t age 12, Miss Audrey Lim qualified for Singapore’s national sailing team and subsequently enrolled in the Singapore Sports School (SSP) to pursue her sporting dreams.
At 15, she developed an interest in the sport of shooting and made the national air rifle team after only a year of training.
These experiences equipped her with the mental fitness and physical endurance required to thrive in high-level competitions.
Little did she know that she would one day be testing her mental limits in an entirely different field.
While pursuing an International Baccalaureate (IB) diploma, Miss Lim became intrigued by a subject called the Theory of Knowledge (TOK).
The core IB subject features philosophical methodologies that made her more aware of her personal and ideological assumptions, and trained her to
reflect on life’s diversity — much like anthropology, which studies human behaviour and societies.
“My TOK teacher was the first academic mentor who brought to life the idea of how academic texts weren’t just words on paper, but could be engaged with on a very human level too.
By studying locally, I had the chance to be a voice for our own subalterns (people with little political or socioeconomic power) and that shaped my academic focus in college,” she says.
Everything to gain
After graduating in 2015, she took time off from sports training to do a marketing internship and attend a three-month bible school course.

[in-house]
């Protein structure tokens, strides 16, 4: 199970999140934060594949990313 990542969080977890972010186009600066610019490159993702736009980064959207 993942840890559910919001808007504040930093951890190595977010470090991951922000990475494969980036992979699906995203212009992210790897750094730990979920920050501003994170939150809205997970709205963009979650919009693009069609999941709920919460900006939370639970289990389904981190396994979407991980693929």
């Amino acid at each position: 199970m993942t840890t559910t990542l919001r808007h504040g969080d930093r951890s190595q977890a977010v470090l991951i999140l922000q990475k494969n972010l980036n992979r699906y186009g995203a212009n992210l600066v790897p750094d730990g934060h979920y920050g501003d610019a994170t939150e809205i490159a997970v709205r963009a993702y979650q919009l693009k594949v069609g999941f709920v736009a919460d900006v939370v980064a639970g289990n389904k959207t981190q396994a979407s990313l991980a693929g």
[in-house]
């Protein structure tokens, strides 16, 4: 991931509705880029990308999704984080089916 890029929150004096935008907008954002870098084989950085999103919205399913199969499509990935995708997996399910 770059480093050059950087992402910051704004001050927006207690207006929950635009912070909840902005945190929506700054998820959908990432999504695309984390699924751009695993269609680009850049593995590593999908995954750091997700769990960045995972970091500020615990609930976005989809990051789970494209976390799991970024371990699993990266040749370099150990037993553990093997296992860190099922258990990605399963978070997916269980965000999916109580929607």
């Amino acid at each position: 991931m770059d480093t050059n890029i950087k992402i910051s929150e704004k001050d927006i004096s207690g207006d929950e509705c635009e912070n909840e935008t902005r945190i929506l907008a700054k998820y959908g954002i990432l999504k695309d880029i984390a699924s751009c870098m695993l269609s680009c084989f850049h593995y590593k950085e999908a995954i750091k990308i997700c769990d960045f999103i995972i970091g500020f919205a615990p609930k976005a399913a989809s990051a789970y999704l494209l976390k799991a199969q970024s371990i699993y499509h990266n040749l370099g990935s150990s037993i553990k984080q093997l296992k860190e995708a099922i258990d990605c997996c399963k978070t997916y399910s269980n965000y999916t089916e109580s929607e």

It provided her the space to explore new experiences, and the confidence to step away from the familiar realm of sports.
Eventually, she set off along a new path at Yale-NUS College under the bond-free Global Leader Scholarship and decided to stop competitive sports
completely to focus on her newfound interest in academia.
Many people told the 22-year-old that it was “a waste to throw away years of training”, but the plucky undergraduate holds a different view.
“Life is experienced as an unfolding narrative. If we feel like there’s only one path for us to take, then I think we need to create some space to
challenge that. The new experiences and knowledge I’ve gained haven’t made my past experiences irrelevant, they have added to it,” she says.
If anything, her background in sports has helped to bolster her academic life at Yale-NUS College. A sharp mental acuity developed in her earlier years helps her to think nimbly in classes, while her strong discipline code translates to a meticulous work ethic.
Broadening her global outlook
Last year, she had the opportunity to spend an immersive semester in the Indian Himalayan region.
“Previously, I had more of a textbook understanding of anthropology. However, being outdoors and visiting significant cultural and historic field sites
have given me a glimpse into what an anthropologist does during research. I learnt the value of humility, to be less insular in my outlook, and to keep asking questions and challenging my assumptions,” she says.
Her coursework also gave her a glimpse of the positive impact of social work and research on local issues such as sexual violence and
Miss Lim hopes to work in a research role for organisations that tackle issues of inequality and social violence after graduation.